Toronto police sent three people to the hospital and arrested 26 on Wednesday in a violent raid to forcibly remove residents from a homeless camp in Lamport Stadium Park. The brutal paramilitary-style operation in the capital of Ontario, which observers described as savage, was only the latest in a series of forced evictions imposed by the police at the behest of city authorities over the past month.
Metal barriers were used to confine park residents and their supporters by squads of police officers while residents were physically removed from their camp over the course of several hours. In anticipation, protesters gathered to help the residents resist, leading to scuffles with the police. The operation drew comparisons to the practice of kettling protesters—a tactic made infamous by the police during the demonstrations against the leaders of the G20 nations who visited the city 11 years ago.
The crackdown came a day after a similar raid on Tuesday at Alexandra Park, where nine people were arrested. Those detained included a photographer for the Canadian Press, who was handed a trespassing ticket barring him from returning to the area for 90 days.
The first police raid in the latest round of forced evictions occurred on June 22, when a phalanx of officers, supported by private security, descended on a makeshift encampment populated by approximately 20 to 25 homeless Torontonians in the Trinity Belwoods Park in the city’s west-end. The city claimed that it repeatedly asked those residing at the park to vacate before dispatching the police to forcibly evict the people there.
The city has framed all of these operations as safety and law-and-order measures against “camping” in municipal parks after a drumbeat of media coverage denouncing the physical conditions of municipal parks with makeshift homeless encampments.
By one count, 100 police officers were involved in clearing the Trinity Belwoods camp. The police also admitted to using a drone to monitor the protesters from overhead. Protesters chanted, “Shame” and “Who do you protect?” to the police as they removed the residents. Belongings they could not carry were put in storage, and a community garden was bulldozed in the process.
Dozens were arrested in the ensuing assault and three protesters are facing charges. Among those arrested was a prominent photojournalist, an action condemned by the Canadian Association of Journalists. He was later released without charge.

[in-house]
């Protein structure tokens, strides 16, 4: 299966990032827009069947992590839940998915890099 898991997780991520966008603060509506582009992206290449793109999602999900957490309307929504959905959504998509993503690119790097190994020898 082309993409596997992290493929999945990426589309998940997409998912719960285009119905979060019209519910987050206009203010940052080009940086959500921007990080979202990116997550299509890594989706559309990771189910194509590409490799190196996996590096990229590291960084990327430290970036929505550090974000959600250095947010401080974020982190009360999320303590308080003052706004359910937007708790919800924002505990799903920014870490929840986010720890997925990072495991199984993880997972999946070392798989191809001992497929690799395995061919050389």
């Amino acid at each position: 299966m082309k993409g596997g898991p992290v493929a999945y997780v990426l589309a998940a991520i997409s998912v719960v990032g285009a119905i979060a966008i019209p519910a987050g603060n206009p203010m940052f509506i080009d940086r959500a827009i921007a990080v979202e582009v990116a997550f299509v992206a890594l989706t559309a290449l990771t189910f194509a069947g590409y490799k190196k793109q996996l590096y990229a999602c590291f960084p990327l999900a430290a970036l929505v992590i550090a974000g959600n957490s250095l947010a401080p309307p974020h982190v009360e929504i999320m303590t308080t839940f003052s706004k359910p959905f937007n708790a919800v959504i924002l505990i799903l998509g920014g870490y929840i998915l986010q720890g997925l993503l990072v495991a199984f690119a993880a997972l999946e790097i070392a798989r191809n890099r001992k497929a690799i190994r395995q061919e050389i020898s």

Mayor John Tory defended the forcible removal from Trinity Belwoods Park, faulting the residents for not heeding warnings to vacate. He gave his support for the conduct of police saying, “I don’t make decisions about when laws are enforced in any regard in the city, those decisions are made by enforcement officials but I support what they’re doing.” Tory blamed supporters of the homeless for obstructing the operation, saying fault lay at those who were “unconnected” to the residents.
In the aftermath of the latest raid at Lamport Stadium Park, the Globe and Mail, Canada’s “newspaper of record,” weighed into the debate with a full-throated defence of police brutality. The city ordered the clearing of “illegal” camps, the paper wrote, solving the problem with “fairness and common sense.”
Camp residents have repeatedly pointed to their feeling that outdoor encampments are safer than indoor shelters proposed by the city. Many residents of the camps are suffering from addiction and mental health issues and expressed the view that the city simply desires to remove them from sight. One resident remarked to CBC News that the “government doesn’t consider homeless people as humans.” A former resident of the Trinity Belwoods site said, “[e]very cent that goes to [the police] could be spent on housing.”
Surveys of homeless people in Toronto have found that concerns over safety in the overcrowded shelters is the primary reason why most take their chances on the streets. As the numbers of homeless rise, the city’s shelter system is reaching a breaking point. Incidences of violence have increased by 200 percent in the last five years. Deaths in shelters have increased from 16 in the January-April 2020 period to 36 in the same period in 2021. Homeless people also have to deal with thefts of their already meagre belongings when they stay in shelters.